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From: "Dan'l Danehy-Oakes" 
Subject: RE: (urth) Next time I'll just say "explain yourself"
Date: Tue, 30 Jul 2002 09:41:53 -0700

Mantis, quoting I, wrote:

> >Second, I do not mean (nor did I mean to imply) that Ascian
> >Correct Thought is _exclusively_ a parable of the Maoist
> >Cult of Personality.
> But you =do= mean to exclude all things Orwell from the mix, 
> right? I mean, that is what I heard before, that is what I
> hear now.  That is what I continue to find so puzzling.

...perhaps. Certainly I think that any Orwellian strain is weaker 
and more distant than the Maoist. I think SF fans (myself 
included!) have a tendency to hear resonances of SF texts in 
other texts, and those not only SF texts, perhaps more strongly 
than their authors intended -- an attention-focus phenomenon that 
needs correction at times. Thus, while I don't suppose I can go so 
far as to deny that an Orwellian echo cho ho o may exist in the 
Ascian speech pattern, I think it secondary at most.

Consider: If Wolfe's model for "war" was/is his experience in the
Korean "conflict," then who were/are his model for "enemy"? The 
North Koreans, inspired/supported by -- of all entities! --  Mao's 
China. (And, to be sure, the USSR.) Asian-style Communism, as 
perceived by an American conservative (hivelike, anti-individual, 
centralized, etc.), is a clear match for Ascia.

And, perhaps most importantly, the _style_ of the Ascian sayings
greatly resembles that of Mao. Here are a few examples:

"Where do correct ideas come from? Do they drop from the skies? 
No. Are they innate in the mind? No. They come from social 
practice, and from it alone; they come from three kinds of social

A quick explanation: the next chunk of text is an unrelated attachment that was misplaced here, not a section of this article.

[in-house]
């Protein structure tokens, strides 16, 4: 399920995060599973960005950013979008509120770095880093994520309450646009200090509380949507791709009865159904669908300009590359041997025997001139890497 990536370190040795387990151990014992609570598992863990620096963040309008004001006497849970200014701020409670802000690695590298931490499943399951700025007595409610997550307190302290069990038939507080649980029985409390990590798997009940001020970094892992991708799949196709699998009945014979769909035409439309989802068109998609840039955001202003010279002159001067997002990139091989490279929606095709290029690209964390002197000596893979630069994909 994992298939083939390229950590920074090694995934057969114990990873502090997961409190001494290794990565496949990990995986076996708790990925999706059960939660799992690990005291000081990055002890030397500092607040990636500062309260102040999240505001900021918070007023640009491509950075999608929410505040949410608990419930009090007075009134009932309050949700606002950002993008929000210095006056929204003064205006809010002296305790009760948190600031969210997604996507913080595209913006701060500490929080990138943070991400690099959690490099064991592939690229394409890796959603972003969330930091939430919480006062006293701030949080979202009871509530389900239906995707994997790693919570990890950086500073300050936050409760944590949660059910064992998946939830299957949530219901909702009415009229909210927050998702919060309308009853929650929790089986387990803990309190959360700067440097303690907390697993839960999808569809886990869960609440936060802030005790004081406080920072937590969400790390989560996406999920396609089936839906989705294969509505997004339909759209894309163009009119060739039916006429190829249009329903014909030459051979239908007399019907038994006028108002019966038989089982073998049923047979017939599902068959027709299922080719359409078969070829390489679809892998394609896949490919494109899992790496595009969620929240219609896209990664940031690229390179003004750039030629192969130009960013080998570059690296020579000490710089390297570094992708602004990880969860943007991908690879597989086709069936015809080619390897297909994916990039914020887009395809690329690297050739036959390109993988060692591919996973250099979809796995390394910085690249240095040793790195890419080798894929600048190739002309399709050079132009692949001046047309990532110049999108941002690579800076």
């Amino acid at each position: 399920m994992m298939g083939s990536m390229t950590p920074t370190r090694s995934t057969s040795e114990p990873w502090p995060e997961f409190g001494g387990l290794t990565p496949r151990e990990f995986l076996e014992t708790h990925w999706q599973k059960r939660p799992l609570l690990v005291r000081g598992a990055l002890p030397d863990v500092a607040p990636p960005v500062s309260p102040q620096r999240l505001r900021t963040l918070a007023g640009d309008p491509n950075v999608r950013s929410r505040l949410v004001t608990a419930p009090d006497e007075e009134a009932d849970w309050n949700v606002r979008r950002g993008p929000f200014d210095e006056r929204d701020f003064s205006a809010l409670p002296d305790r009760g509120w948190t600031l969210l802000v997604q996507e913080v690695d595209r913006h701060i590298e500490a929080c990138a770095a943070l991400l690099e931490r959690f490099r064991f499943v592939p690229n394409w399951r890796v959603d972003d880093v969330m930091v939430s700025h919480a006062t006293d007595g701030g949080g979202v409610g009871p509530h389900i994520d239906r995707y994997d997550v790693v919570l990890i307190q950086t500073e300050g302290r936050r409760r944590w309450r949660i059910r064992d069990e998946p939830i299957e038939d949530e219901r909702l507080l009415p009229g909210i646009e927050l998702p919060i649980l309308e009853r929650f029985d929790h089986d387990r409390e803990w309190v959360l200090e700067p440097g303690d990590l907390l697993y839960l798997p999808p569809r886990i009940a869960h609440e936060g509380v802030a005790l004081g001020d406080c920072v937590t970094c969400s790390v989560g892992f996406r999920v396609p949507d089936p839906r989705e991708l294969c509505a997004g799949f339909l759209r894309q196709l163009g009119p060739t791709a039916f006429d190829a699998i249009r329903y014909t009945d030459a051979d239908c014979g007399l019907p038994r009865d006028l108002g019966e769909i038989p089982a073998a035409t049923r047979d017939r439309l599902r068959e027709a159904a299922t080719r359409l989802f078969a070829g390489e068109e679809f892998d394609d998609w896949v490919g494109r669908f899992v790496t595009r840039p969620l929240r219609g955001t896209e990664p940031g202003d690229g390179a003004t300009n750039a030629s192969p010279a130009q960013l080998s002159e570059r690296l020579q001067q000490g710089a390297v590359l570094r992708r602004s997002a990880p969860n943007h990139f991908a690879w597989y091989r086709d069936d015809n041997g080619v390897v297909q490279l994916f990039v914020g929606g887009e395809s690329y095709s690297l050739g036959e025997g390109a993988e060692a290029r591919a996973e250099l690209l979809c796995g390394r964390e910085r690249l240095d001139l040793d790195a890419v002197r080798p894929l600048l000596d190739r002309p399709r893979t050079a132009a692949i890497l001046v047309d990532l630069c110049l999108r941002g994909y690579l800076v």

practice, the struggle for production, the class struggle and 
scientific experiment."

"It [materialist dialectics] holds that external causes are the 
condition of change and internal causes are the basis of change,
and that external causes become operative through internal 
causes. In a suitable temperature an egg changes into a chicken, 
but no temperature can change a stone into a chicken, because 
each has a different basis."

"Who are our enemies? Who are our friends? This is a question of 
the first importance for the revolution. The basic reason why all 
previous revolutionary struggles in China achieved so little was 
their failure to unite with real friends in order to attack real 
enemies. A revolutionary party is the guide of the masses..."

"It is not enough to set tasks, we must also solve the problem 
of the methods for carrying them out. If our task is to cross a 
river, we cannot cross it without a bridge or a boat."

"On what basis should our policy rest? It should rest on our 
own strength, and that means regeneration through one's own 

"War can only be abolished through war, and in order to get rid 
of the gun it is necessary to take up the gun."

...well, those are only a few samples; if you want to see some
more, check out http://art-bin.com/art/omaotoc.html.

> > ... Loyal to the
> > Group of Seventeen's story of the just man shows how Correct
> > Thought can be manipulated to think the "incorrect" (or
> > "unthinkable") -- on this much, at least, we are agreed?

> Hmmm.  Well maybe.  ... What would be the unthinkable elements
> in "The Just Man"?

Severian himself observes that it seems to criticize the 
Group of Seventeen for not dealing with the just man's 
problem promptly -- indeed, they never _do_; it's just the 
bad guys' fears that they might that provides a happy ending.

> >My point is that the Ingsoc approach is more subtle and, in a
> >word, structural, allowing an essentially infinite array of